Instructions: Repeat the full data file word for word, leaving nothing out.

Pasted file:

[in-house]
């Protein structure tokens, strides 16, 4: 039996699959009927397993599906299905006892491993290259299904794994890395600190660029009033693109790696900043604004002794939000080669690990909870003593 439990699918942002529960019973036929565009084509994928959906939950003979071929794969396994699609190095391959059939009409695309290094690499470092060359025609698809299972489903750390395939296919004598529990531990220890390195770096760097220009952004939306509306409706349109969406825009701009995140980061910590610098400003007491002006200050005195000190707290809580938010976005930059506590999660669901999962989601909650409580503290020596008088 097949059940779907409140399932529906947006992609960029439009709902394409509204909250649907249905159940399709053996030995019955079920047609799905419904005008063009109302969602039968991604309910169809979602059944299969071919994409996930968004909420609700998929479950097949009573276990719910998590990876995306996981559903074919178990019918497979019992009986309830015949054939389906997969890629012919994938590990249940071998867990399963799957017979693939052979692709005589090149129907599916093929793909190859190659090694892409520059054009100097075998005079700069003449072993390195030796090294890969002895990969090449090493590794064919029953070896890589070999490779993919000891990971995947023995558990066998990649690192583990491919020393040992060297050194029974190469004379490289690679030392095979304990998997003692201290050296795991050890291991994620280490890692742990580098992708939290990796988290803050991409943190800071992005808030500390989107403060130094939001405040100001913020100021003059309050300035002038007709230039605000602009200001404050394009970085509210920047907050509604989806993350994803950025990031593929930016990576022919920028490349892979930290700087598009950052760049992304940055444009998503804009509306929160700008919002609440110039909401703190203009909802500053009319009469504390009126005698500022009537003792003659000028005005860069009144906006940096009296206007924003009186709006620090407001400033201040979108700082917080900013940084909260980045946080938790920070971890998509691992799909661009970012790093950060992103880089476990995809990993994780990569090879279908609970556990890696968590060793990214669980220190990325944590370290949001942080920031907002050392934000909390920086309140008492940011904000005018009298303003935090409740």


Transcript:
[in-house]
């Protein structure tokens, strides 16, 4: 039996699959009927397993599906299905006892491993290259299904794994890395600190660029009033693109790696900043604004002794939000080669690990909870003593 439990699918942002529960019973036929565009084509994928959906939950003979071929794969396994699609190095391959059939009409695309290094690499470092060359025609698809299972489903750390395939296919004598529990531990220890390195770096760097220009952004939306509306409706349109969406825009701009995140980061910590610098400003007491002006200050005195000190707290809580938010976005930059506590999660669901999962989601909650409580503290020596008088 097949059940779907409140399932529906947006992609960029439009709902394409509204909250649907249905159940399709053996030995019955079920047609799905419904005008063009109302969602039968991604309910169809979602059944299969071919994409996930968004909420609700998929479950097949009573276990719910998590990876995306996981559903074919178990019918497979019992009986309830015949054939389906997969890629012919994938590990249940071998867990399963799957017979693939052979692709005589090149129907599916093929793909190859190659090694892409520059054009100097075998005079700069003449072993390195030796090294890969002895990969090449090493590794064919029953070896890589070999490779993919000891990971995947023995558990066998990649690192583990491919020393040992060297050194029974190469004379490289690679030392095979304990998997003692201290050296795991050890291991994620280490890692742990580098992708939290990796988290803050991409943190800071992005808030500390989107403060130094939001405040100001913020100021003059309050300035002038007709230039605000602009200001404050394009970085509210920047907050509604989806993350994803950025990031593929930016990576022919920028490349892979930290700087598009950052760049992304940055444009998503804009509306929160700008919002609440110039909401703190203009909802500053009319009469504390009126005698500022009537003792003659000028005005860069009144906006940096009296206007924003009186709006620090407001400033201040979108700082917080900013940084909260980045946080938790920070971890998509691992799909661009970012790093950060992103880089476990995809990993994780990569090879279908609970556990890696968590060793990214669980220190990325944590370290949001942080920031907002050392934000909390920086309140008492940011904000005018009298303003935090409740």